Mobile Payments Will Force Credit Card Marketers to Rethink Branding
The days of brand communication through a physical card may be numbered.
For decades, the credit card has represented more than an alternate payment option, evolving into a larger social symbol—one of status, milestones, and personal identity.
I'll admit, the assurance that I'd become both a real adult and a professional came with the arrival of my first corporate card. At business dinners, the shiny platinum color resting atop the table's bill sparked some of my first financial aspirations. On outing with friends I learned about favorite teams, important social causes, and personal interests from the piece of plastic they choose to swipe.
One of the most sacred touchpoints and vehicles of brand communication for any credit card company is the physical card itself. Simply stated, a card communicates brand story and service quality, and reinforces cardholder attributes such as professional role, income level, and personal affinity.
Now, the days of brand communication through a physical card may be threatened as more and more companies promise to provide more convenience and ease security concerns by removing the need to travel with a card in the first place. Many companies, large and small, are looking to grow the world of mobile payments.
In mid-November, TechCrunch reported that startup and credit card solution company Coin had reached its first product preorder goal in only 40 minutes. The product, which will launch this year, holds up to eight credit accounts on a single credit-card-sized device. And Starbucks' mobile payment platform is experiencing strong adoption in the United States, allowing customers to pay for menu items via the company's mobile app.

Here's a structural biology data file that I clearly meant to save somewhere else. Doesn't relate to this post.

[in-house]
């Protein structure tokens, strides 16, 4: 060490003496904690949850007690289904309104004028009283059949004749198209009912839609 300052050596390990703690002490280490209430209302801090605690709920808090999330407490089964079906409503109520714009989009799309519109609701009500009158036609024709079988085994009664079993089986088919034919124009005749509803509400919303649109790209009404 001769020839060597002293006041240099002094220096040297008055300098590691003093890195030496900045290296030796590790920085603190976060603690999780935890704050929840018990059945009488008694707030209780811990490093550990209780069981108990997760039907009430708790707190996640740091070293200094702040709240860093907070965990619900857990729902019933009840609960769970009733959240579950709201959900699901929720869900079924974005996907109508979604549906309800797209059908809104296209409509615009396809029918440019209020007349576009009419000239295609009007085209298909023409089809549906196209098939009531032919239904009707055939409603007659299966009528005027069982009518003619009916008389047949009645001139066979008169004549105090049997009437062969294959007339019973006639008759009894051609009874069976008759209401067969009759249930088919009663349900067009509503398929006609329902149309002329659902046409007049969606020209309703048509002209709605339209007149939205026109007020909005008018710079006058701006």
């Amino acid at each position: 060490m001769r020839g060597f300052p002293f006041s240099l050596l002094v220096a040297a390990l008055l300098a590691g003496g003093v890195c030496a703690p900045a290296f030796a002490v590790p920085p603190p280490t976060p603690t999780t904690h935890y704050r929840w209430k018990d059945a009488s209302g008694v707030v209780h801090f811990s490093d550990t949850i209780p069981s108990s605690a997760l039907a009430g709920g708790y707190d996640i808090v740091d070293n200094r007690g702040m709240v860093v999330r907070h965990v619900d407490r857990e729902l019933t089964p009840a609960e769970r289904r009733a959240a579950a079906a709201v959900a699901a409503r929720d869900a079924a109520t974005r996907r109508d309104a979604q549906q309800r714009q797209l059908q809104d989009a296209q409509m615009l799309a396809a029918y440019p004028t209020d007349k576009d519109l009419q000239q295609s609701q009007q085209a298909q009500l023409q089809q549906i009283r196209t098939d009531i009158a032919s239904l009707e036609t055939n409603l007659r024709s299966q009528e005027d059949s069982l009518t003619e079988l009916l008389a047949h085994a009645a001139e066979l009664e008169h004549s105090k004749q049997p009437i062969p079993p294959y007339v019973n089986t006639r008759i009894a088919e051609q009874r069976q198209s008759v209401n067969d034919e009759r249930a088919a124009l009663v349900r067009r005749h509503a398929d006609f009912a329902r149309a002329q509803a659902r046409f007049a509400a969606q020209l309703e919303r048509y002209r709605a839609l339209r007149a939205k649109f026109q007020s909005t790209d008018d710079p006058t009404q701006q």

Of course, both Apple Passbook and Google Wallet consolidate credit and loyalty card information into a single mobile app for online usage and in-store payments via near field communication-enabled devices. Square Wallet gathers similar information, but goes one step further: It asks a user to check in while shopping—and to provide his or her name upon checkout to confirm identity and facilitate payment.
With the growing number of entrants into mobile payments, the future of physical credit cards as a brand tool could be bleak. Credit card companies will consequently need to develop new customer touchpoints and brand communication tools to evoke the type of emotional reactions the card once had the power to convey in social settings.
How should marketers combat the public disappearance of the credit card? Here are some ideas:
1. Evolve the brand conversation: Use technology to continue to build real-time personal commentary and feedback from experiences made possible by credit card usage. Beyond large promotions, discussion surrounding common usage and benefits can be equally influential amongst a target consumer's social circle.
2. Develop a new visual identity to replace the traditional card: The future may require a new visual identity or form to represent the service of credit. This may be to either enhance the current credit card design or to create a new form entirely. Keep in mind that any visual innovation may need to vary by consumer segment and will definitely need to carry emotional significance to motivate adoption.
3. Expand the definition of brand partnerships: As mobile payments grow, partnerships will be even more important for credit card marketers to further communicate brand attributes. The criteria for a relevant partner should not be limited to retailers and other large corporations. The partnership scope should expand to include key opinion leaders who will help provide a fresh and perhaps more intimate voice to potential customers.
It's still too early to tell whether the credit card will always hold a special place in the collective heart of consumers—or whether mass mobile adoption will lead to the extinction of credit cards altogether. The only certain way to stay relevant tomorrow is to constantly challenge, define, and then redefine how credit is truly experienced today.
Kerri Williams is director of client services at Landor Associates.